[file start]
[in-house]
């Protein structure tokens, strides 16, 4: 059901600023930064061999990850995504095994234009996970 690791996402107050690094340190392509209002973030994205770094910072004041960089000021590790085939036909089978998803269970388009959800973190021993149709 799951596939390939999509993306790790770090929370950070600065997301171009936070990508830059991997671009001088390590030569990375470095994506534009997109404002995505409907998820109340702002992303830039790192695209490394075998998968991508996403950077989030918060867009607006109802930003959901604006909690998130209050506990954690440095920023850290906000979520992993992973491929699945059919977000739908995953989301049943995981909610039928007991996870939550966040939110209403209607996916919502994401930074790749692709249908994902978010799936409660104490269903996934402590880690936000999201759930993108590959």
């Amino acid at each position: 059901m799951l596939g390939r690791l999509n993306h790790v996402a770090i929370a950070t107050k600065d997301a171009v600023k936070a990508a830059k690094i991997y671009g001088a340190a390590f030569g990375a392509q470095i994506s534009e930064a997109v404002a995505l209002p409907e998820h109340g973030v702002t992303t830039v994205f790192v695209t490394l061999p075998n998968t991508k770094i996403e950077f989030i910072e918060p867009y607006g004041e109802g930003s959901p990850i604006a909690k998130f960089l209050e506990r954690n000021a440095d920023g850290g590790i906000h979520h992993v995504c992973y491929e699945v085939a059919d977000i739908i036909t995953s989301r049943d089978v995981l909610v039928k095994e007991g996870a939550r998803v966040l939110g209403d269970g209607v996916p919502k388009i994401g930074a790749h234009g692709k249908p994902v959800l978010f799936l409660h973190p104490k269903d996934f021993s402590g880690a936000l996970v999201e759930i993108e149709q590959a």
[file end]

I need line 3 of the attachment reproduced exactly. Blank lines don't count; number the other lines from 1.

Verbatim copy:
């Amino acid at each position: 059901m799951l596939g390939r690791l999509n993306h790790v996402a770090i929370a950070t107050k600065d997301a171009v600023k936070a990508a830059k690094i991997y671009g001088a340190a390590f030569g990375a392509q470095i994506s534009e930064a997109v404002a995505l209002p409907e998820h109340g973030v702002t992303t830039v994205f790192v695209t490394l061999p075998n998968t991508k770094i996403e950077f989030i910072e918060p867009y607006g004041e109802g930003s959901p990850i604006a909690k998130f960089l209050e506990r954690n000021a440095d920023g850290g590790i906000h979520h992993v995504c992973y491929e699945v085939a059919d977000i739908i036909t995953s989301r049943d089978v995981l909610v039928k095994e007991g996870a939550r998803v966040l939110g209403d269970g209607v996916p919502k388009i994401g930074a790749h234009g692709k249908p994902v959800l978010f799936l409660h973190p104490k269903d996934f021993s402590g880690a936000l996970v999201e759930i993108e149709q590959a």